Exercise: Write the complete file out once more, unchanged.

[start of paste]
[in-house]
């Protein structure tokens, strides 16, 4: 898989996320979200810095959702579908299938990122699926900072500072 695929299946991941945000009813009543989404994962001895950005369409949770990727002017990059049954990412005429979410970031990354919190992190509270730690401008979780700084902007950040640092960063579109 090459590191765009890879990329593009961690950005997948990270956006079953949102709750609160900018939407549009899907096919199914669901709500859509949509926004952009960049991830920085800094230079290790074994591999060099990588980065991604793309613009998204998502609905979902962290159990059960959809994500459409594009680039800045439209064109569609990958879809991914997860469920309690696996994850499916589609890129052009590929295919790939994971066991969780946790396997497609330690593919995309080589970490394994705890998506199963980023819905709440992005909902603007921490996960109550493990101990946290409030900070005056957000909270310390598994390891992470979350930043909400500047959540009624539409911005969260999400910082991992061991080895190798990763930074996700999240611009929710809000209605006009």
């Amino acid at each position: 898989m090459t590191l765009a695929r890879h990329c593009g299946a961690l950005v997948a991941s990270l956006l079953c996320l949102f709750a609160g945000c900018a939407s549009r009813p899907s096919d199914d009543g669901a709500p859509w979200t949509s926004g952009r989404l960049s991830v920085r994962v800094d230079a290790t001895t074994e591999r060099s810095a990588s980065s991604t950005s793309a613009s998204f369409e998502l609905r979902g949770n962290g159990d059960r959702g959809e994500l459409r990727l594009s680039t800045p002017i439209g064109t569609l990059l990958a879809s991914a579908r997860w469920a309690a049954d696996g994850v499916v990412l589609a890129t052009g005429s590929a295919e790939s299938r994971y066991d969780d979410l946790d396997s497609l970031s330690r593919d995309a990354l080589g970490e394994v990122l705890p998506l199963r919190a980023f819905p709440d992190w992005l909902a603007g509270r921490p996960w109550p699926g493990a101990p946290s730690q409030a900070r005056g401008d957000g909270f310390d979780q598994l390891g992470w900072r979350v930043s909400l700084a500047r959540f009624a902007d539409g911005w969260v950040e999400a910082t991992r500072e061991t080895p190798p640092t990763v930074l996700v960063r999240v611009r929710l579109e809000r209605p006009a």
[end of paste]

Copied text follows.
[in-house]
């Protein structure tokens, strides 16, 4: 898989996320979200810095959702579908299938990122699926900072500072 695929299946991941945000009813009543989404994962001895950005369409949770990727002017990059049954990412005429979410970031990354919190992190509270730690401008979780700084902007950040640092960063579109 090459590191765009890879990329593009961690950005997948990270956006079953949102709750609160900018939407549009899907096919199914669901709500859509949509926004952009960049991830920085800094230079290790074994591999060099990588980065991604793309613009998204998502609905979902962290159990059960959809994500459409594009680039800045439209064109569609990958879809991914997860469920309690696996994850499916589609890129052009590929295919790939994971066991969780946790396997497609330690593919995309080589970490394994705890998506199963980023819905709440992005909902603007921490996960109550493990101990946290409030900070005056957000909270310390598994390891992470979350930043909400500047959540009624539409911005969260999400910082991992061991080895190798990763930074996700999240611009929710809000209605006009």
């Amino acid at each position: 898989m090459t590191l765009a695929r890879h990329c593009g299946a961690l950005v997948a991941s990270l956006l079953c996320l949102f709750a609160g945000c900018a939407s549009r009813p899907s096919d199914d009543g669901a709500p859509w979200t949509s926004g952009r989404l960049s991830v920085r994962v800094d230079a290790t001895t074994e591999r060099s810095a990588s980065s991604t950005s793309a613009s998204f369409e998502l609905r979902g949770n962290g159990d059960r959702g959809e994500l459409r990727l594009s680039t800045p002017i439209g064109t569609l990059l990958a879809s991914a579908r997860w469920a309690a049954d696996g994850v499916v990412l589609a890129t052009g005429s590929a295919e790939s299938r994971y066991d969780d979410l946790d396997s497609l970031s330690r593919d995309a990354l080589g970490e394994v990122l705890p998506l199963r919190a980023f819905p709440d992190w992005l909902a603007g509270r921490p996960w109550p699926g493990a101990p946290s730690q409030a900070r005056g401008d957000g909270f310390d979780q598994l390891g992470w900072r979350v930043s909400l700084a500047r959540f009624a902007d539409g911005w969260v950040e999400a910082t991992r500072e061991t080895p190798p640092t990763v930074l996700v960063r999240v611009r929710l579109e809000r209605p006009a």